Close to three quarters of a century ago—all of 13 years before William Golding’sLord of the Flies came out, just 4 years before George Orwell’s Animal Farm, and just months before Pearl Harbor—Arthur Koestler’s dystopic novel, Darkness at Noon, was published in England. The author would end badly: he’s remembered as the mini-Lamarckian, para-normalist contributor to an Encyclopedia for Sexual Knowledge, and as a vice president of the Voluntary Euthanasia Society who took his own life. But it was his difficult early experiences that offered the grist for this book. Koestler spent 4 months in a Seville jail in Franco’s Spain; and he knew a number of Show Trial victims in Stalin’s Soviet Union. Besides, he knew something about bees.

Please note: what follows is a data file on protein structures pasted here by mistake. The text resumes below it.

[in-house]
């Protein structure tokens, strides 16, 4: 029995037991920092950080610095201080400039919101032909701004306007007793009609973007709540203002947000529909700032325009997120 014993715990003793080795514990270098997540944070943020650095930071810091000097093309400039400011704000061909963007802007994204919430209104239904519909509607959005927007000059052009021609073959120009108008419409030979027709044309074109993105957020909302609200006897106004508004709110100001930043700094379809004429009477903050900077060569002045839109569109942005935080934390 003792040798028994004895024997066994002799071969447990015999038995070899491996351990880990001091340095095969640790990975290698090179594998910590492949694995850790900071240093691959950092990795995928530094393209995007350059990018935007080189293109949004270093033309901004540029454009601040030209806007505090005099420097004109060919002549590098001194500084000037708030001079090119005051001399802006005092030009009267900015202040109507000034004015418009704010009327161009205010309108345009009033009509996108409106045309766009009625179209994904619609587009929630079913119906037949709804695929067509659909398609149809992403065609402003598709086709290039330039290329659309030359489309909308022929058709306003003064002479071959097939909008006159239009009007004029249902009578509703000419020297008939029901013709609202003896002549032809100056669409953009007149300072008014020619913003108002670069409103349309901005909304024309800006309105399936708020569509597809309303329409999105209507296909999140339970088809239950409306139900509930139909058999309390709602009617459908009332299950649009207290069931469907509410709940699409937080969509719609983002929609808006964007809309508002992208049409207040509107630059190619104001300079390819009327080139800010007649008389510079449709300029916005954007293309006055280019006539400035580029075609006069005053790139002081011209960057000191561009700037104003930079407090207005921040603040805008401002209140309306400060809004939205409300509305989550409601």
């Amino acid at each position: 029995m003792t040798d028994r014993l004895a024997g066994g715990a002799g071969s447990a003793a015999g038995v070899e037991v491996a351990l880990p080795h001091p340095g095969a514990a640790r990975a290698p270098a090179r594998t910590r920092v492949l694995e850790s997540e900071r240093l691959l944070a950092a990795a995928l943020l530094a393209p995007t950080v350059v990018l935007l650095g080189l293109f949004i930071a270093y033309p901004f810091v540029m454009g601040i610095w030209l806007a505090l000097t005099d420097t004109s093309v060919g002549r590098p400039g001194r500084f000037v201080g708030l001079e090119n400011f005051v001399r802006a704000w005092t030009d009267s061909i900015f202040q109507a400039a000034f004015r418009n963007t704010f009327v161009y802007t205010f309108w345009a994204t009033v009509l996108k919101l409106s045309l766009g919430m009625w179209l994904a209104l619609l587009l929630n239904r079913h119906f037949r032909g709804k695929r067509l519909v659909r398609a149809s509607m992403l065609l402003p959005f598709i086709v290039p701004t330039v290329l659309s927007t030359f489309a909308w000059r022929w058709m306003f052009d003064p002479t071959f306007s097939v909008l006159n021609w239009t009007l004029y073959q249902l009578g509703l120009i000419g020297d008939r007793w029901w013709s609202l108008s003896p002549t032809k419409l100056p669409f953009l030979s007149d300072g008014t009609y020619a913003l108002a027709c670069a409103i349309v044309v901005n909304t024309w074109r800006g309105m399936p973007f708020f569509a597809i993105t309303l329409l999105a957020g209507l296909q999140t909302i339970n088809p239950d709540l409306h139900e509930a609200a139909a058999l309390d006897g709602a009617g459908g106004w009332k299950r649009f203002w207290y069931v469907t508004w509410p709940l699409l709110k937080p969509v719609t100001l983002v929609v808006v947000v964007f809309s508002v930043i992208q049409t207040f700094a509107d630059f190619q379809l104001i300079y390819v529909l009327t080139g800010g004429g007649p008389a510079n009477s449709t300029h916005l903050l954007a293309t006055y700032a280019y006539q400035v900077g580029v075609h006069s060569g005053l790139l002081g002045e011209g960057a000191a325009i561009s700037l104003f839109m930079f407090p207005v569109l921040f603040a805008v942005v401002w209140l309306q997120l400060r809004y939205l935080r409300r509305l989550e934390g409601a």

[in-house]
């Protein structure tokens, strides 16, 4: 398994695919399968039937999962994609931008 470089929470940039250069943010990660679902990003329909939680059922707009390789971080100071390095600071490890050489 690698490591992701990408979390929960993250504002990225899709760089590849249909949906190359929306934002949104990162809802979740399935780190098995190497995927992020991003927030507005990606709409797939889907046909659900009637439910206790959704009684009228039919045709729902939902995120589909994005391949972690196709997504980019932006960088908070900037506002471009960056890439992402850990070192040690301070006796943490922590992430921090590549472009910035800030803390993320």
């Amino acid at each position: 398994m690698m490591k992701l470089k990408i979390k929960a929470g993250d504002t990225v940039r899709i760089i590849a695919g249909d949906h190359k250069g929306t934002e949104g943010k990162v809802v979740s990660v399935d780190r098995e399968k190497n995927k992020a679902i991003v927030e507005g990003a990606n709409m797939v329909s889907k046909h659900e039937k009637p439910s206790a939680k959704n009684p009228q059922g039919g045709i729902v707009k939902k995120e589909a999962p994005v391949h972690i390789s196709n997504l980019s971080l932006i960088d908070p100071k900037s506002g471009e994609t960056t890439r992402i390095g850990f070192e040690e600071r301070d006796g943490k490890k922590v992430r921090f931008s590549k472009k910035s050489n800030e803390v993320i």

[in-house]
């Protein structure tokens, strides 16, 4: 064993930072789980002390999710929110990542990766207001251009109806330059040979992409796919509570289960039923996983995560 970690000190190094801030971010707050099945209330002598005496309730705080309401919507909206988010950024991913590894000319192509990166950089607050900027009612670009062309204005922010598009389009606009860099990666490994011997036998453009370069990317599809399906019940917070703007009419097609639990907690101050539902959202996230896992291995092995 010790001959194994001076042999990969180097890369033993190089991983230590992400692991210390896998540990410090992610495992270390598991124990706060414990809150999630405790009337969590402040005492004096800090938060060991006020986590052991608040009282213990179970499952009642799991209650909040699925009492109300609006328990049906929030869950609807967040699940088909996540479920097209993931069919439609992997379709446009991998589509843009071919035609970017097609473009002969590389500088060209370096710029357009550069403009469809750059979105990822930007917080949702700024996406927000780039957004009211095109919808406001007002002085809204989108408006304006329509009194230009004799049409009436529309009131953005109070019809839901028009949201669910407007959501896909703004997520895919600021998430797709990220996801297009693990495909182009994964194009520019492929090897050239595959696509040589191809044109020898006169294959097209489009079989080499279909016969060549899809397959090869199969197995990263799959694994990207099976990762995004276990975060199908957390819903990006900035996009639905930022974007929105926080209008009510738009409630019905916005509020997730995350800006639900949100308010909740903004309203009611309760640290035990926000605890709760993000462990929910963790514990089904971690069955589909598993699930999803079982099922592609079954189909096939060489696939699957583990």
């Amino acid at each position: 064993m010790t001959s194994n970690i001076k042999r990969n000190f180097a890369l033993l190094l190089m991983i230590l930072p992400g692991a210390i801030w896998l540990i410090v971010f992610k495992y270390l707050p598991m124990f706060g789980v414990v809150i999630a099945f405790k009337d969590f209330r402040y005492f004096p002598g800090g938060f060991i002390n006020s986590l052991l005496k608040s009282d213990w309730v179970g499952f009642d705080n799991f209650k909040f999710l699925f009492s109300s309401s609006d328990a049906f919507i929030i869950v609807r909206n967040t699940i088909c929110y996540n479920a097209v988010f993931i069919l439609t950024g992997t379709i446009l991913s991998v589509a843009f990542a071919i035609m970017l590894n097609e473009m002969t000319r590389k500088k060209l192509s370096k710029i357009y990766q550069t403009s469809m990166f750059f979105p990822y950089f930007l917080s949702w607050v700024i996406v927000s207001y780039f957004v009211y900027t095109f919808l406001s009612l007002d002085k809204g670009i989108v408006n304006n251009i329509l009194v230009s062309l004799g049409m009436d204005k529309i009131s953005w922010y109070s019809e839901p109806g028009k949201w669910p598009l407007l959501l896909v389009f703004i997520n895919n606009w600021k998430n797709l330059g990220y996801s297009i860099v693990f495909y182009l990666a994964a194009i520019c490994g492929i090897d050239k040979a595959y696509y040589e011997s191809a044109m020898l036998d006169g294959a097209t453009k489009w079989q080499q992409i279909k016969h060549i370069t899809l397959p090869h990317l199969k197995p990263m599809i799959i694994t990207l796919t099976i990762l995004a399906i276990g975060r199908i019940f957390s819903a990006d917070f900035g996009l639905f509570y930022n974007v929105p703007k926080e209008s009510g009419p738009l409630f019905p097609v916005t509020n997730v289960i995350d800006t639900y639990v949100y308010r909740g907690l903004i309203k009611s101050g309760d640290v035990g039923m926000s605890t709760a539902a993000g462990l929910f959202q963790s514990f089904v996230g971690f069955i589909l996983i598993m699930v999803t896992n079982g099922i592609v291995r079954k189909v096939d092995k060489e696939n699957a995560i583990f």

The whole of Darkness at Noon takes place in prison: on the floor of isolation cell No. 404, 6-1/2 steps square; across from the pile of documents on the examiners’ desks, and under the strong light bulbs in their examination rooms; down the badly lit spiral staircase that takes prisoners down to the depths, where Nicolas Salmanovitch Rubashov is shot in the back of his neck. “In all the white-washed cells of this honeycomb in concrete,” 2000 men live, and some die, “walled into the cells of this bee-hive.”